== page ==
SA Navy’s first MMIPV still busy with OTE

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The first MMIPV (multi-mission inshore patrol vessel) to be taken into service by the SA Navy (SAN) – SAS King Sekhukhune I (P1571) – is still busy with operational testing and evaluation (OTE) three months she was welcomed to the fleet.

With a pair of international exercises looming on the horizon – one six weeks away – she could have her first taste of “action” when Brazilian and Indian naval assets arrive in South Africa for Exercise Ibsamar, set to run from 13 to 18 October.

Sekhukhune continues the Warrior Class patrol vessels in the SAN.

In response to a defenceWeb inquiry Captain (SAN) Sam Khasuli said: “OTE is ongoing and will be completed once SAN capability testing requirements are satisfied. Capabilities and limitations must be known to set parameters and construct levels of capabilities for the platform”.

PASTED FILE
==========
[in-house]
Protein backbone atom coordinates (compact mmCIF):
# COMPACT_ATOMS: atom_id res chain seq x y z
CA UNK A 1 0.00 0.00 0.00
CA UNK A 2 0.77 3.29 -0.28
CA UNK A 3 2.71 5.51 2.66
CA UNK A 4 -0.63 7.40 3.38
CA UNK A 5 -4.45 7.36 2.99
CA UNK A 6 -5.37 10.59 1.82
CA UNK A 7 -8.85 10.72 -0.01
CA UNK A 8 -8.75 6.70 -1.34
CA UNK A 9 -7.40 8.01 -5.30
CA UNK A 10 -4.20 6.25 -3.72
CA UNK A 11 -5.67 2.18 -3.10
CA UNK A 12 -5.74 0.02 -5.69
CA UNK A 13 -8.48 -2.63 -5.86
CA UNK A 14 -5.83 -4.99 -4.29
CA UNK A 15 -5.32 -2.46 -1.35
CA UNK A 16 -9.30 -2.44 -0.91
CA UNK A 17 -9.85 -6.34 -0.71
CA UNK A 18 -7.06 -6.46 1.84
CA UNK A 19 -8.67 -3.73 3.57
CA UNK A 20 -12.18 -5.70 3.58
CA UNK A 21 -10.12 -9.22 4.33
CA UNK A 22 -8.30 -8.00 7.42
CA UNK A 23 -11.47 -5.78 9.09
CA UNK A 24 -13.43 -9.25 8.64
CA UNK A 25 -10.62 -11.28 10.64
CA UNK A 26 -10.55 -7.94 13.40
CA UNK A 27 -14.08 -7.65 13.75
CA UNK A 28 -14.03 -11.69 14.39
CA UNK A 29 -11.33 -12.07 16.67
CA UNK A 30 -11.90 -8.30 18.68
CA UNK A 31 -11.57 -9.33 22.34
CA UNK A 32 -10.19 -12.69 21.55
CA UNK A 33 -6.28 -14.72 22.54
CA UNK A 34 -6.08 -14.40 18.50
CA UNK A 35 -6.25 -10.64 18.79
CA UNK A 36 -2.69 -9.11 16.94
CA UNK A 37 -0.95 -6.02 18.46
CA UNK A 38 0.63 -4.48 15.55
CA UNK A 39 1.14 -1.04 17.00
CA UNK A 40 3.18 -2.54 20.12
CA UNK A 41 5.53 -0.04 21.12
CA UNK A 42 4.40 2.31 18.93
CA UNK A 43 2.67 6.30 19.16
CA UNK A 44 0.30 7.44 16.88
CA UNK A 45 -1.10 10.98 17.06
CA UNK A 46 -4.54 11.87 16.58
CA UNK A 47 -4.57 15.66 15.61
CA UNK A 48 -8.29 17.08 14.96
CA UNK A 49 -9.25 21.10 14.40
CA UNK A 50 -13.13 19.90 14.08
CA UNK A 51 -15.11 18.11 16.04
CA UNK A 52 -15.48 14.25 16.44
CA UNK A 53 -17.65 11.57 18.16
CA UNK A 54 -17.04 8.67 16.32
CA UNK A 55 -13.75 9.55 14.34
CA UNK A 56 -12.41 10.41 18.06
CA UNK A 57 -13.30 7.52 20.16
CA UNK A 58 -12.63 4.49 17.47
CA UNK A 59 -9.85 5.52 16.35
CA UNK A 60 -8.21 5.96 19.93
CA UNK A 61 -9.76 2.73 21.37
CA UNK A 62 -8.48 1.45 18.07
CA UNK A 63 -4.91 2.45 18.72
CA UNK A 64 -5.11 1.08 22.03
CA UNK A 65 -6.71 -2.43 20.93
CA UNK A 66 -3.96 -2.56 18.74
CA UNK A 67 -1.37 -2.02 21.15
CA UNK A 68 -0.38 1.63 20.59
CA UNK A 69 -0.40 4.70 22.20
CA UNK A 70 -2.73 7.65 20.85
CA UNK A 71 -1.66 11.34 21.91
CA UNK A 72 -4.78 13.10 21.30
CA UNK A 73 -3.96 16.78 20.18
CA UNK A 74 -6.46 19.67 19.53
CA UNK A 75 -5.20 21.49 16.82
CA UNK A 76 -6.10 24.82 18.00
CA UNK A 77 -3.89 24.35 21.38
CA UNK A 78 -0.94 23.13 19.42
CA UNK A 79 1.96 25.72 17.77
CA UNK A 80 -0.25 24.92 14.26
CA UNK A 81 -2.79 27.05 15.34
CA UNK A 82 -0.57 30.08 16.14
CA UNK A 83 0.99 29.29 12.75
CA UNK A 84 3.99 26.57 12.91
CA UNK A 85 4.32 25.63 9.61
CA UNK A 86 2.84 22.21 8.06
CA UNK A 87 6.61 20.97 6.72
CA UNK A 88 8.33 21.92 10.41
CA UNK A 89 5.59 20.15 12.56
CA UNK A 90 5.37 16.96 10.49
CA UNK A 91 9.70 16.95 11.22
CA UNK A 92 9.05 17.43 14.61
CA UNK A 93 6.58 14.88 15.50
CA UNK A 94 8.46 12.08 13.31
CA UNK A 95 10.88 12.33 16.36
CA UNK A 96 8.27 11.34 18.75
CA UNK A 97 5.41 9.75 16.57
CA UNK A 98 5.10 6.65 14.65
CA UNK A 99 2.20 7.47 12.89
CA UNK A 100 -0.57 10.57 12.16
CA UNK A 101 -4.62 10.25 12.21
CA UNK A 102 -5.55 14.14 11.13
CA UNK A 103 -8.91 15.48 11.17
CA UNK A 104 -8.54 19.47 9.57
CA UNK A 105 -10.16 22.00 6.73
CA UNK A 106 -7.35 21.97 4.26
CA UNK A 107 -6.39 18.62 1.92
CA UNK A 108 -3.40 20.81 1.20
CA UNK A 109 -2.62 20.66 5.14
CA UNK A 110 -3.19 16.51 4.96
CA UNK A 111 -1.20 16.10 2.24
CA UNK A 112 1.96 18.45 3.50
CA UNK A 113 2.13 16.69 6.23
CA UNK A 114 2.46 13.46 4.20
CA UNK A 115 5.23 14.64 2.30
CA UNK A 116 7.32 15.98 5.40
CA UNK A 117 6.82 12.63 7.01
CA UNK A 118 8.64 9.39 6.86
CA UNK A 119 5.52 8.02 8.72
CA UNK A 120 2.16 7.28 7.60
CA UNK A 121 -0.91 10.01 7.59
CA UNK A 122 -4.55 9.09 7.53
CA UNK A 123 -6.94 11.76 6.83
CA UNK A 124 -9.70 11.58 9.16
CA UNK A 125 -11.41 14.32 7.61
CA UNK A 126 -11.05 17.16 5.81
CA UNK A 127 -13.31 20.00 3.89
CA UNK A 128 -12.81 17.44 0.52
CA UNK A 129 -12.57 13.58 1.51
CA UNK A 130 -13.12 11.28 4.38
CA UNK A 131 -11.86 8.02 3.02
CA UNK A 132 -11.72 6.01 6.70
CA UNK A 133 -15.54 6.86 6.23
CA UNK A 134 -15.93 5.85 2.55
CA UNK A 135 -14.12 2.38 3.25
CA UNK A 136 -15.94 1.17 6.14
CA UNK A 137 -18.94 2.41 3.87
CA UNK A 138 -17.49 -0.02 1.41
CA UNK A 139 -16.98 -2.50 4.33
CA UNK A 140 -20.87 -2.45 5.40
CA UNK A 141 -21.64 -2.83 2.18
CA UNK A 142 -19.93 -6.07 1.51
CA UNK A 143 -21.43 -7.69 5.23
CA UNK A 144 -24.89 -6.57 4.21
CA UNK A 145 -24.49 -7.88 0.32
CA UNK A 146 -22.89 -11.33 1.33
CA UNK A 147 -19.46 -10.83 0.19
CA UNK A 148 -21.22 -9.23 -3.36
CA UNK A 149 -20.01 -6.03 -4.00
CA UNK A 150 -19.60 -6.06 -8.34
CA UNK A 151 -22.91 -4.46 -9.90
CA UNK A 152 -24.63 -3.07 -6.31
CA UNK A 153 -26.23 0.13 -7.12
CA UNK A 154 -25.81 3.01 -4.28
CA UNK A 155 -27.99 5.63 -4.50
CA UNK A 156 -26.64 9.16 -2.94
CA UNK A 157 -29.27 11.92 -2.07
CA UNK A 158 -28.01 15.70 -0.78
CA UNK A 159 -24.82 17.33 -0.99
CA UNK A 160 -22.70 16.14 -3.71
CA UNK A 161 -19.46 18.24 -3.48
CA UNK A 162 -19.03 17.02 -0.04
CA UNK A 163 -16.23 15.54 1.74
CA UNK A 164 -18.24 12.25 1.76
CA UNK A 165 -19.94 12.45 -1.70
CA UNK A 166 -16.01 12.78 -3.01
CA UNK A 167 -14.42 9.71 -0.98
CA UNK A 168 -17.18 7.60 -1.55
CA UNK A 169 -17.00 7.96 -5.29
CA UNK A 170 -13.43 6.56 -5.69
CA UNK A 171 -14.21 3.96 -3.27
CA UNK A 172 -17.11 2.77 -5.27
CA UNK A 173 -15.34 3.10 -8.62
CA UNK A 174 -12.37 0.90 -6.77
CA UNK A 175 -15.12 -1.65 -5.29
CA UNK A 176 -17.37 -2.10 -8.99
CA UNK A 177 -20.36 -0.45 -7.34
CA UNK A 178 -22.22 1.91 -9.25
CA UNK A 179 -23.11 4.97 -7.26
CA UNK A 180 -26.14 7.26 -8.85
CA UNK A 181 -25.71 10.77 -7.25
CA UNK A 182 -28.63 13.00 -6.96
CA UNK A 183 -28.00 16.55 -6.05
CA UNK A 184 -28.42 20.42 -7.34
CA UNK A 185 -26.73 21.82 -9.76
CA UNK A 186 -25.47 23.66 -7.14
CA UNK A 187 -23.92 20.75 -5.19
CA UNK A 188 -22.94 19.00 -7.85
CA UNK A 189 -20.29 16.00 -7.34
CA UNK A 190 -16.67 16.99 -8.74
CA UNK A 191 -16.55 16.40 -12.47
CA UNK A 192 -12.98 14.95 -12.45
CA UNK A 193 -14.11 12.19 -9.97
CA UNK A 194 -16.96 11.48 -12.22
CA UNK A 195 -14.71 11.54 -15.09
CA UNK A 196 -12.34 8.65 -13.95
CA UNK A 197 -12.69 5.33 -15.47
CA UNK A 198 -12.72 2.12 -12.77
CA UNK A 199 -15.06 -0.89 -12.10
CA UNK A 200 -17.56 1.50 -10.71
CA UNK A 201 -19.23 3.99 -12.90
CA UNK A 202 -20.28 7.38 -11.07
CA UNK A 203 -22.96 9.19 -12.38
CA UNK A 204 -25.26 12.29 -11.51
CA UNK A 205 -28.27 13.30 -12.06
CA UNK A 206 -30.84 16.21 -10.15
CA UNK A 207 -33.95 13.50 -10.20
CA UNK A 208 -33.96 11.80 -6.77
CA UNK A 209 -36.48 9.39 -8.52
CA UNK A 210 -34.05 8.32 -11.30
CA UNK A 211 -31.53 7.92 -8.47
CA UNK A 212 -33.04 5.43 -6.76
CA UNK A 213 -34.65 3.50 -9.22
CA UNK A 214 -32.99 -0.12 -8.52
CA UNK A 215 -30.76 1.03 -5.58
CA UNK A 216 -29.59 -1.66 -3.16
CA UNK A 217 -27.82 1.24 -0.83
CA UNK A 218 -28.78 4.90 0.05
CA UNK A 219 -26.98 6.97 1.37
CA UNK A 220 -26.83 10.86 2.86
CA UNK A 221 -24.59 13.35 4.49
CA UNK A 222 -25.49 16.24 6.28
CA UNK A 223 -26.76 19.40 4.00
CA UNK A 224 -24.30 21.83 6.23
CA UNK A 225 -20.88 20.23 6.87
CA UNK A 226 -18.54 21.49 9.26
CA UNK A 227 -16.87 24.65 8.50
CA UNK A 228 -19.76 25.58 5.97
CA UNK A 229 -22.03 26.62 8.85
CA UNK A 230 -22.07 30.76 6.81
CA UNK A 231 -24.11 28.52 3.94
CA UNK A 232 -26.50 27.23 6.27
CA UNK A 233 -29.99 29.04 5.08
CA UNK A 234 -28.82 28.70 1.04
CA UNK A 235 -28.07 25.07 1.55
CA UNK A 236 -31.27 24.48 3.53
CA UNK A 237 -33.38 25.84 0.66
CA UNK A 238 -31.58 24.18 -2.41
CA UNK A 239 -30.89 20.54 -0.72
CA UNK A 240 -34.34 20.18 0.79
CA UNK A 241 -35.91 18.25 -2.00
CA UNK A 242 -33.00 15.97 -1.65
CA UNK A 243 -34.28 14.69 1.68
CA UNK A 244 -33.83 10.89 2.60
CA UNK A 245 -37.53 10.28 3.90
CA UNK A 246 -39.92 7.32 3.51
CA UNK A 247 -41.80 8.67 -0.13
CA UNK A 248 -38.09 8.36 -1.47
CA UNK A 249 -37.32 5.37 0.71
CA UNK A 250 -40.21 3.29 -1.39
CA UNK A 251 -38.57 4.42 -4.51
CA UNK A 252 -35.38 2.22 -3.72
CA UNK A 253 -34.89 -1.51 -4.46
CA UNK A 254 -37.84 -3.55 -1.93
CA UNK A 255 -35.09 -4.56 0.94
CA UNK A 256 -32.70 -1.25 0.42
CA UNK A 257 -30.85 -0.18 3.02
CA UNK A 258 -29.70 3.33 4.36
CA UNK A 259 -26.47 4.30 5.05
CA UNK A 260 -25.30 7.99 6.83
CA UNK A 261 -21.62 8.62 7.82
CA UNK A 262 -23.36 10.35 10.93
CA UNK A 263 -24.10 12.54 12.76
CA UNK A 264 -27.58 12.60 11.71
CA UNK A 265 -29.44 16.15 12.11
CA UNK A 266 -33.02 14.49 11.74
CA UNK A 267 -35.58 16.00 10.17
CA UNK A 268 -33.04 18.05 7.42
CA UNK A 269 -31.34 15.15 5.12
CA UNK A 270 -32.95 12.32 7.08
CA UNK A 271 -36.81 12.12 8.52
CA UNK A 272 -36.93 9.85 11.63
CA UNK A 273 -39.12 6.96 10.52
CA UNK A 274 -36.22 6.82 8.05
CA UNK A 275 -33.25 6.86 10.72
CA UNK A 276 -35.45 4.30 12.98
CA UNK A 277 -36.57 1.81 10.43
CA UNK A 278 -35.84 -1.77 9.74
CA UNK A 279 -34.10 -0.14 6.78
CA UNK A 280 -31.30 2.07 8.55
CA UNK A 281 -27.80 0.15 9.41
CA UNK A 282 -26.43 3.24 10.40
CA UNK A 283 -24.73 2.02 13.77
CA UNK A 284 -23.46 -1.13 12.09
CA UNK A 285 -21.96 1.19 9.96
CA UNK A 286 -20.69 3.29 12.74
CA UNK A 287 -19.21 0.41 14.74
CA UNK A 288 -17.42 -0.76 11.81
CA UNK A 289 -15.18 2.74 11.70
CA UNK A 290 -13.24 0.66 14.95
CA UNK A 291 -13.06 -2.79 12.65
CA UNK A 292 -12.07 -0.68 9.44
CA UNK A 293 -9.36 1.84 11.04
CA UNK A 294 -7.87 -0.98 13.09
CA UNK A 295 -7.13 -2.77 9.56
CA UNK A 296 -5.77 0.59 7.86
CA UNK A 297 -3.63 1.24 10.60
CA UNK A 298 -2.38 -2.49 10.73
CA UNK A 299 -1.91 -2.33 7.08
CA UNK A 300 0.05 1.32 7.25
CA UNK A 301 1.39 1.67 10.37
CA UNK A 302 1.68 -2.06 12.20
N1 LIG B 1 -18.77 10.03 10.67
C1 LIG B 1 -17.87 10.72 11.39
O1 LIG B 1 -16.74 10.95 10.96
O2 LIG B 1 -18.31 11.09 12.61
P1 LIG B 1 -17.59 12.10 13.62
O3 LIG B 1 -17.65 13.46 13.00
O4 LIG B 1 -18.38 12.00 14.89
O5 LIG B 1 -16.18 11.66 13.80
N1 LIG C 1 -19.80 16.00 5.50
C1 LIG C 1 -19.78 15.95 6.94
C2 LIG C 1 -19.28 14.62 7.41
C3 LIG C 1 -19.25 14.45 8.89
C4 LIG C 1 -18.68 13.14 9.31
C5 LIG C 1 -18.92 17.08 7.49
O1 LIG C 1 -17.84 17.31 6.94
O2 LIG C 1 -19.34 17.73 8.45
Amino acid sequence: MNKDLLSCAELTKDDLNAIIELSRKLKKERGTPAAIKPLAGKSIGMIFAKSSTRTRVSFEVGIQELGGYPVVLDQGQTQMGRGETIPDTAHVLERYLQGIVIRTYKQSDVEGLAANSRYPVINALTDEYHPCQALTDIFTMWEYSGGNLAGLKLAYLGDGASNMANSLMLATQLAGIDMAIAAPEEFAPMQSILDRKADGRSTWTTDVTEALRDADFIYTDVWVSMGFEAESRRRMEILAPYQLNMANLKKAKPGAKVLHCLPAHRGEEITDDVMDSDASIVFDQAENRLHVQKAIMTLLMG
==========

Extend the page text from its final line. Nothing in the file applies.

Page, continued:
These will determine commitments and employment of not only P1571, under the command of Commander Jabulani Mashamba and Executive Officer (XO) Lieutenant Commander Mapula More, but will also set the standard for the two other MMIPVs currently under construction by Damen Shipyards Cape Town.

The OTE process has and will see Sekhukhune transit the major portion of South Africa’s 2 800 km coastline. Khasuli said P1571 will work from the western sea border at Alexander Bay to Punta do Ouro in the east. He did not provide any timeframe for this to be finished but did not shut the door on the platform’s possible involvement in either of the two upcoming exercises.

First up is Exercise Ibsamar with Naval Station Gqeberha as headquarters. At the time of publishing none of the three participating navies had released any information on platforms – naval and air – as well as personnel numbers taking part.

In November the SA Navy will host the French in the form of that country’s Indian Ocean forces for Exercise Oxide set for the Western Cape coast and due to start mid-month.

“The vessel (P1571) may partake in Exercise Ibsamar and/or Exercise Oxide as part of OTE requirements,” according to Khasuli.